Syrian forces blitzed areas in and around the city of Aleppo Friday, destroying a number of homes, activists said, as Western powers sought to tighten the screws on strongman Bashar Al-Assad.
France voiced support for a partial no-fly zone over Syria, where the regime is intensifying its attacks from the air as it battles to stamp out rebel strongholds in Aleppo and pockets of resistance in the capital Damascus.
New envoy Lakhdar Brahimi is due to meet UN chief Ban Ki-moon later Friday to discuss the 17-month conflict that has escalated from a peaceful uprising against Assad's rule into an increasing bloody civil war and triggered a major humanitarian crisis.
Turkish and US officials also held their first "operational planning" meeting Thursday on ways of bringing down the regime, while Italy said it is planning to host international talks in the next few days on a post-Assad Syria.
Syria's staunchest ally Iran said it will submit a proposal for ending the conflict at a Non-Aligned Movement summit next week, but gave no details.
The West has ramped up the pressure on Damascus as the fighting grinds bloodily on into its 18th month, with the United States and Britain warning Damascus of possible action if it resorts to its chemical weapons arsenal.
Activists reported heavy shelling Friday by Syrian forces on several districts of Aleppo, scene of the fiercest fighting since the conflict first entangled Syria's commercial and manufacturing hub a month ago.
Several houses were destroyed in the bombardment, the Syrian Observatory for Human Rights said, also reporting shelling on the town of Aazaz to the north.
Regime forces also pounded several areas in the largely rebel-held province of Idlib in the northwest, the Observatory said, while fierce fighting erupted between rebels and troops in the central province of Hama.
Both the government and opposition forces say the attacks on Aleppo province are aimed at cutting arms supply routes to the rebels in Syria's second city, once a thriving metropolis of 2.7 million people but now largely in ruins.
Rebels claimed earlier this week to control 60 percent of Aleppo but the regime said Thursday the army had recaptured three Christian neighbourhoods, where residents are largely pro-Assad.
Government troops have also waged ferocious onslaughts on the southern outskirts of Damascus over the past two days in what activists said was a renewed bid to crush the insurgency in the capital "once and for all".
Residents and activists reported shelling and fighting from the southwestern district of Al-Hajar Al-Aswad to the town of Daraya on the western outskirts of the capital Thursday, while regime forces also launched house-to-house raids.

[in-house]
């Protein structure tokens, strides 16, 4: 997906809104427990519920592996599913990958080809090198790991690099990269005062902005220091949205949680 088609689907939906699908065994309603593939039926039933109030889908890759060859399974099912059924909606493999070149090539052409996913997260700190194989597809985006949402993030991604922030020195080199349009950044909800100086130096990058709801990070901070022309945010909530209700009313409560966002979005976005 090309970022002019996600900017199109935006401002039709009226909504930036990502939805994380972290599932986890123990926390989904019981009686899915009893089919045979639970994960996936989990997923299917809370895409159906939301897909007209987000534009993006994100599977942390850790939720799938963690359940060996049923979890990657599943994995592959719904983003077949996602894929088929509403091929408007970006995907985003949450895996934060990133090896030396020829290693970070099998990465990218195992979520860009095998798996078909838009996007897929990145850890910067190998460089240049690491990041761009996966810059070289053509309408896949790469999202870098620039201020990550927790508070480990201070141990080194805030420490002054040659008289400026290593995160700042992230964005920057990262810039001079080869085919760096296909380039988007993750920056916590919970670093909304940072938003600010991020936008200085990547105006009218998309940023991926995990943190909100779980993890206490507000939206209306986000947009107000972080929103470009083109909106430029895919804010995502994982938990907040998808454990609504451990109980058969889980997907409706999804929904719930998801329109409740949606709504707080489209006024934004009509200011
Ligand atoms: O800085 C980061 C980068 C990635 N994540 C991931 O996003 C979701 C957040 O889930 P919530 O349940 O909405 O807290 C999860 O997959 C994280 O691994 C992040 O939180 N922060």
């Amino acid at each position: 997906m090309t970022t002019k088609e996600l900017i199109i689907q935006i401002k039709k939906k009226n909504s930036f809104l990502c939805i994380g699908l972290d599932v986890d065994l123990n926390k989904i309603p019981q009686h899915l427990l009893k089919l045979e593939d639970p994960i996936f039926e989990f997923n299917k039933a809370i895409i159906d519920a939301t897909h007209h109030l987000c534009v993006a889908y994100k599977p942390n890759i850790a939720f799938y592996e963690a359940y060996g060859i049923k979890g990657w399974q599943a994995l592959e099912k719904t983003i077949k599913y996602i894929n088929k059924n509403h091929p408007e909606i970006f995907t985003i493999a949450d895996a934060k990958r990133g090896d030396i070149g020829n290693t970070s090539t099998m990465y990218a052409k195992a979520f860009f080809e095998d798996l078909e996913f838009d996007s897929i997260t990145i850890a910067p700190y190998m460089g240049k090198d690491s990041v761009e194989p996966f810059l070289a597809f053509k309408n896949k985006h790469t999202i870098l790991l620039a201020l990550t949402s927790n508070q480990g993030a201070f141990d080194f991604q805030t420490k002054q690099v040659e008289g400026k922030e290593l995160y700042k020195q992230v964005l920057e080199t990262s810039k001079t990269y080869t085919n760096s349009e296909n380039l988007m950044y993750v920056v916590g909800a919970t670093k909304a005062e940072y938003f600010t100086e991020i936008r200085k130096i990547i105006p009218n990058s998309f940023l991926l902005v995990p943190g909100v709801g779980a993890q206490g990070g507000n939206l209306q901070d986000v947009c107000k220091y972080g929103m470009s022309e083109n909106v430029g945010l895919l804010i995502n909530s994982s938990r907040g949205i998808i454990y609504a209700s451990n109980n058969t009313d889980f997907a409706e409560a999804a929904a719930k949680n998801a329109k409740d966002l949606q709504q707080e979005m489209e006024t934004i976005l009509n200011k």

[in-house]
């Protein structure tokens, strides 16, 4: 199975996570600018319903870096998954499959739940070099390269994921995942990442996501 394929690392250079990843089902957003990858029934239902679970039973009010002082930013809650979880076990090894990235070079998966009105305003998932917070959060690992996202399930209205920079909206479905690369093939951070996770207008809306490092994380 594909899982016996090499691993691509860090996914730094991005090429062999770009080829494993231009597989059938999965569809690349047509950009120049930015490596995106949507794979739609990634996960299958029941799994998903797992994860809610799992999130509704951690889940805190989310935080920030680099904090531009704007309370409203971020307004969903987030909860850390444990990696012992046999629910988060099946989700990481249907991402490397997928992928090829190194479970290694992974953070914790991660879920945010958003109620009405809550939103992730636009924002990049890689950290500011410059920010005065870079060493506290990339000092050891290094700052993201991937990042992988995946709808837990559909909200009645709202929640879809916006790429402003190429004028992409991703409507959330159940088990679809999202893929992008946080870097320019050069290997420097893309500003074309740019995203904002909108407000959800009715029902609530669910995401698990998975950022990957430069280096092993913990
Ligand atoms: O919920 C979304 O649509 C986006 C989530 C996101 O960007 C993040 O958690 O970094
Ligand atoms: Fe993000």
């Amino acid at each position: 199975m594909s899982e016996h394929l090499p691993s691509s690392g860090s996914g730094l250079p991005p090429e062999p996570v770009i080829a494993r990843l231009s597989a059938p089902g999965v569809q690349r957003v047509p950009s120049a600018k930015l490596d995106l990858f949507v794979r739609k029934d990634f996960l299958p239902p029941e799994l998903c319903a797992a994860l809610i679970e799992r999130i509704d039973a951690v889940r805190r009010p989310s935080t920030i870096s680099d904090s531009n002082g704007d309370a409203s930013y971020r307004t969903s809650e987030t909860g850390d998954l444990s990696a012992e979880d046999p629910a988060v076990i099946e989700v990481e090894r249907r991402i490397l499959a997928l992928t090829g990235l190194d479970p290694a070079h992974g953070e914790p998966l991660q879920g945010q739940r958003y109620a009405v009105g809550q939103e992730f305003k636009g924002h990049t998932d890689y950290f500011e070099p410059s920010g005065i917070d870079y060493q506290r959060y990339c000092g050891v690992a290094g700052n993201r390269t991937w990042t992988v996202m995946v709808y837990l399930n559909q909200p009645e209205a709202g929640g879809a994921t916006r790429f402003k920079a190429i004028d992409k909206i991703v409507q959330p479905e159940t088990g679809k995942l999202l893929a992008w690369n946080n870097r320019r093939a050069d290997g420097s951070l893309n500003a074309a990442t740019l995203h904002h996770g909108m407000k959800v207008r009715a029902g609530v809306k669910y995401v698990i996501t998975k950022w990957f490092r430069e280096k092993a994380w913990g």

"Parts of Damascus look like Gaza, with the army deployed on the outside, setting up major checkpoints, but unable to get in," said a Damascus resident and anti-regime activist who gave her name as Samara. "Fear is everywhere."
A total of 149 people were killed on Thursday, the majority of them civilians and including 14 children, the Observatory said, also reporting the discovery of dozens of unidentified bodies in Aleppo and Damascus.
It said around 24,500 people have been killed since the uprising against Assad's rule erupted in March last year, while the UN puts the death toll at 17,000.
Underscoring the increasingly brutal nature of the conflict, Amnesty International said Thursday that civilians were facing "horrific" violence in Aleppo, and accused the regime of waging indiscriminate attacks.
Even as the fighting raged, Syria's deputy foreign minister Faisal Muqdad said Damascus was ready to work with Brahimi and voiced hope that he could pave the way for "national dialogue."
Another minister this week said the regime was "ready to discuss" Assad's departure as part of any negotiated solution to the conflict but the West is insisting the man who has ruled Syria with an iron fist for 12 years must go now.
"There will be no winners in Syria, as the West is betting there will be. Syria will win, thanks to its people, its leader and its government, which will make the right choices in the midst of these difficult circumstances," Muqdad said.
He charged that the conflict was being fuelled by armed "terrorist groups" backed by countries including neighbouring Turkey.
Turkey, a one-time Damascus ally, has repeatedly denied giving arms to the rebels but has given sanctuary to the defecting soldiers who formed the kernel of the Free Syrian Army as well as to tens of thousands of civilian refugees.
While Turkish and US officials held their first "operational planning" meeting Thursday aimed at hastening the end of Assad's regime, the German and French leaders were pushing for a UN Security Council decision on the increasingly precarious humanitarian situation.
At least 170,000 people have fled, while another 2.5 million are in need of aid within Syria, according to the UN.
France also said it would consider supporting a partial no-fly zone over Syria, a proposal being studied by the United States, although US Defence Secretary Leon Panetta said Wednesday it was "not on the frontburner right now."
French Defence Minister Jean-Yves Le Drian warned that shutting all of Syria's air space would mean "going to war" and would require a willing international coalition that has not yet materialised.
The UN Security Council has failed to agree on any action to end the conflict, hampered by rifts between the West and Damascus's traditional allies in Russia and China.